Ettore Sottsass was born on 14 September 1917 in Innsbruck, Austria, and grew up in Milan, where his father was an architect. He was educated at the Politecnico di Torino in Turin and graduated in 1939 with a degree in architecture. He served in the Italian military and spent much of World War II in a concentration camp in Yugoslavia. After returning home in 1948, he set up his own architectural and industrial design studio in Milan. In 1949 Sottsass married Fernanda Pivano, a writer, journalist, translator and critic. They divorced in 1970, and in 1976 Sottsass married Barbara Radice, an art critic. In 1956, Ettore Sottsass began working as a design consultant for Olivetti, designing office equipment, typewriters, and furniture. Sottsass was hired by Adriano Olivetti, the founder, to work alongside his son, Roberto. There Sottsass made his name as a designer who, through colour, form and styling, managed to bring office equipment into the realm of popular culture. Ettore Sottsass, Mario Tchou, and Roberto Olivetti won the prestigious 1960 Compasso d’Oro with the Elea 9003, the first Italian mainframe computer. In 1968, the Royal College of Art in London granted Sottsass an honorary doctoral degree.
Throughout the 1960s, Sottsass travelled in the US and India and designed more products for Olivetti, culminating in the bright red plastic portable Valentine typewriter in 1970, which became a fashion accessory. Ettore Sotsass described the Valentine as “a brio among typewriters.” Compared with the typical drab typewriters of the day, the Valentine was more of a design statement item than an office machine. While continuing to design for Olivetti in the 1960s, Sottsass developed a range of objects which were expressions of his personal experiences traveling in the United States and India. These objects included large altar-like ceramic sculptures and his “Superboxes”, radical sculptural gestures presented within a context of consumer product, as conceptual statement. Covered in bold and colorful, simulated custom laminates, they were precursors to Memphis, a movement which came more than a decade later. Around this time, Sottsass said: “I didn’t want to do any more consumerist products, because it was clear that the consumerist attitude was quite dangerous.” The feeling that his creativity was being stifled by corporate work is documented in his 1973 essay “When I was a Very Small Boy”. As a result, his work from the late 60s to the 70s was defined by experimental collaborations with younger designers such as Superstudio and Archizoom Associati, and association with the Radical movement, culminating in the foundation of Memphis at the turn of the decade.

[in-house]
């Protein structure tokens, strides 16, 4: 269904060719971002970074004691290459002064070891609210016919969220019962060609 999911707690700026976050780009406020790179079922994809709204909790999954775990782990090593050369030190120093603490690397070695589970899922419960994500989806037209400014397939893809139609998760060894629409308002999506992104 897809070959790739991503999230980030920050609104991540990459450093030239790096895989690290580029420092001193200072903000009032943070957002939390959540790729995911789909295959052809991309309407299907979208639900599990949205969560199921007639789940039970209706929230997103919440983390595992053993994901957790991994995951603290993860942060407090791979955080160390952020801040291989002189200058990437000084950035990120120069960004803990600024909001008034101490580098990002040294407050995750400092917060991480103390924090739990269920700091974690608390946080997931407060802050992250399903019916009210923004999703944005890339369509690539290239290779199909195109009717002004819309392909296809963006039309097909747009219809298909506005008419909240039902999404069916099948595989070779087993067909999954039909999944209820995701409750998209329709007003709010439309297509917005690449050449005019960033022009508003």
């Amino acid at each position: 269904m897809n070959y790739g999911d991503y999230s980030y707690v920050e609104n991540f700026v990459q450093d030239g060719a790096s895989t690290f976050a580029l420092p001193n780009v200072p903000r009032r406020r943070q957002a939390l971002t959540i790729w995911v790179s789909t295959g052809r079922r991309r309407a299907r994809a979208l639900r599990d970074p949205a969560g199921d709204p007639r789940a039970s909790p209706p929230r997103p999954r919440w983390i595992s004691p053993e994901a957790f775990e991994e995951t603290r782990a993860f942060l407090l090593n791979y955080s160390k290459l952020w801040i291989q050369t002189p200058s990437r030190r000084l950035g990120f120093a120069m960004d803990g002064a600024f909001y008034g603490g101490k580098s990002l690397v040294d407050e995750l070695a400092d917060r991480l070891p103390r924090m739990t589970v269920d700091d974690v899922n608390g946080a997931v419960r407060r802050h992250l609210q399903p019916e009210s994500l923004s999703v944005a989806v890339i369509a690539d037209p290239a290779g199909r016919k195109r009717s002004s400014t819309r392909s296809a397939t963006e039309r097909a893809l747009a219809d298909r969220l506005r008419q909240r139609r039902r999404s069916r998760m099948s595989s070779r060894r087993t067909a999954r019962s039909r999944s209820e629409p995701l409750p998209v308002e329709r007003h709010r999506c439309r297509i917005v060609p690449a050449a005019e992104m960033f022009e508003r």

Whilst the Memphis movement in the 1980’s attracted attention world wide for its energy and flamboyance, Ettore Sottsass began assembling a major design consultancy which he named Sottsass Associati. The studio was established in 1980 and gave the possibility to build architecture on a substantial scale as well as to design for large international industries. Sottsass Associati, primarily an architectural practice, also designed elaborate stores and showrooms for Esprit, identities for Alessi, exhibitions, interiors, consumer electronics in Japan and furniture of all kinds. The studio was based on the cultural guidance of Ettore Sottsass and the work conducted by its many young associates, who often left to open their own studios. Sottsass Associati is now based in London and Milan and continue to sustain the work, philosophy and culture of the studio.
- September, 14, 1917
- Innsbruck, Austria-Hungary
- December, 31, 2007
- Milan, Italy